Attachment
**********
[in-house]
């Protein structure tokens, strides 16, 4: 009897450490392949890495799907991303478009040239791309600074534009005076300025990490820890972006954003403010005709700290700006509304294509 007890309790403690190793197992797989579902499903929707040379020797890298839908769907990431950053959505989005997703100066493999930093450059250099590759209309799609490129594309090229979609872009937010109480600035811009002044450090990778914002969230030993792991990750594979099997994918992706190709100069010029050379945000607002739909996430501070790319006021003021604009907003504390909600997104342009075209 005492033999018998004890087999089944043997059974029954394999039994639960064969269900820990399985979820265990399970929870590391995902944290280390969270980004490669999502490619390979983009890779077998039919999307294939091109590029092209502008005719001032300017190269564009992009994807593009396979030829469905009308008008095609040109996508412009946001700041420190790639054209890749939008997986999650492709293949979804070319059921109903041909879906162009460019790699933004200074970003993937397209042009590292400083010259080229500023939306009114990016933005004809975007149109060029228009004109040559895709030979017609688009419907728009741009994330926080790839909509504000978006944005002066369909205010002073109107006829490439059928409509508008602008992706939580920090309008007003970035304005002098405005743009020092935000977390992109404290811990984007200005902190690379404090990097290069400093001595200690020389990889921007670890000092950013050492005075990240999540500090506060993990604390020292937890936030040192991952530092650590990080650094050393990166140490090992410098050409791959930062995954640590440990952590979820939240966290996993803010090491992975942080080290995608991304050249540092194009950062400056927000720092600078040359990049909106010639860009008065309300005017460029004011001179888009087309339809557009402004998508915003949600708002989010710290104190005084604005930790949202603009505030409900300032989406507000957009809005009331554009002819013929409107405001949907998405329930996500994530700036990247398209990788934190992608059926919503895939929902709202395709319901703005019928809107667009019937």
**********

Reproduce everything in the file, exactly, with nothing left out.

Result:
[in-house]
């Protein structure tokens, strides 16, 4: 009897450490392949890495799907991303478009040239791309600074534009005076300025990490820890972006954003403010005709700290700006509304294509 007890309790403690190793197992797989579902499903929707040379020797890298839908769907990431950053959505989005997703100066493999930093450059250099590759209309799609490129594309090229979609872009937010109480600035811009002044450090990778914002969230030993792991990750594979099997994918992706190709100069010029050379945000607002739909996430501070790319006021003021604009907003504390909600997104342009075209 005492033999018998004890087999089944043997059974029954394999039994639960064969269900820990399985979820265990399970929870590391995902944290280390969270980004490669999502490619390979983009890779077998039919999307294939091109590029092209502008005719001032300017190269564009992009994807593009396979030829469905009308008008095609040109996508412009946001700041420190790639054209890749939008997986999650492709293949979804070319059921109903041909879906162009460019790699933004200074970003993937397209042009590292400083010259080229500023939306009114990016933005004809975007149109060029228009004109040559895709030979017609688009419907728009741009994330926080790839909509504000978006944005002066369909205010002073109107006829490439059928409509508008602008992706939580920090309008007003970035304005002098405005743009020092935000977390992109404290811990984007200005902190690379404090990097290069400093001595200690020389990889921007670890000092950013050492005075990240999540500090506060993990604390020292937890936030040192991952530092650590990080650094050393990166140490090992410098050409791959930062995954640590440990952590979820939240966290996993803010090491992975942080080290995608991304050249540092194009950062400056927000720092600078040359990049909106010639860009008065309300005017460029004011001179888009087309339809557009402004998508915003949600708002989010710290104190005084604005930790949202603009505030409900300032989406507000957009809005009331554009002819013929409107405001949907998405329930996500994530700036990247398209990788934190992608059926919503895939929902709202395709319901703005019928809107667009019937």